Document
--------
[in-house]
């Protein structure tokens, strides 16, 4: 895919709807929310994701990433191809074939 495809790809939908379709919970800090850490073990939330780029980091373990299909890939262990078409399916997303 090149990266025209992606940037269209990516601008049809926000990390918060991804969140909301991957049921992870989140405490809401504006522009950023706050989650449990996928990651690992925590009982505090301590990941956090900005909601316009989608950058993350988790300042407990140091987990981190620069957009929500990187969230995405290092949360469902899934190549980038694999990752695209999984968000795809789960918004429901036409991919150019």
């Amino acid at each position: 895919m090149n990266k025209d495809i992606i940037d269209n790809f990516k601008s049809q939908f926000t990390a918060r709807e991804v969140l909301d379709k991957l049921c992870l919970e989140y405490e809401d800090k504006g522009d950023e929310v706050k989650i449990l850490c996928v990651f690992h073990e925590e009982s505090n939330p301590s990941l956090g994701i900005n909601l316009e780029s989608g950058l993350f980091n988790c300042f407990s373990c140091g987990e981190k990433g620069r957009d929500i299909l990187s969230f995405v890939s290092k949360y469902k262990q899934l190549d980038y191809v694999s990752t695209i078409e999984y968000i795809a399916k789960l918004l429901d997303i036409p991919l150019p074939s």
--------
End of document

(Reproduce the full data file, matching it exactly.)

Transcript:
[in-house]
């Protein structure tokens, strides 16, 4: 895919709807929310994701990433191809074939 495809790809939908379709919970800090850490073990939330780029980091373990299909890939262990078409399916997303 090149990266025209992606940037269209990516601008049809926000990390918060991804969140909301991957049921992870989140405490809401504006522009950023706050989650449990996928990651690992925590009982505090301590990941956090900005909601316009989608950058993350988790300042407990140091987990981190620069957009929500990187969230995405290092949360469902899934190549980038694999990752695209999984968000795809789960918004429901036409991919150019």
């Amino acid at each position: 895919m090149n990266k025209d495809i992606i940037d269209n790809f990516k601008s049809q939908f926000t990390a918060r709807e991804v969140l909301d379709k991957l049921c992870l919970e989140y405490e809401d800090k504006g522009d950023e929310v706050k989650i449990l850490c996928v990651f690992h073990e925590e009982s505090n939330p301590s990941l956090g994701i900005n909601l316009e780029s989608g950058l993350f980091n988790c300042f407990s373990c140091g987990e981190k990433g620069r957009d929500i299909l990187s969230f995405v890939s290092k949360y469902k262990q899934l190549d980038y191809v694999s990752t695209i078409e999984y968000i795809a399916k789960l918004l429901d997303i036409p991919l150019p074939s």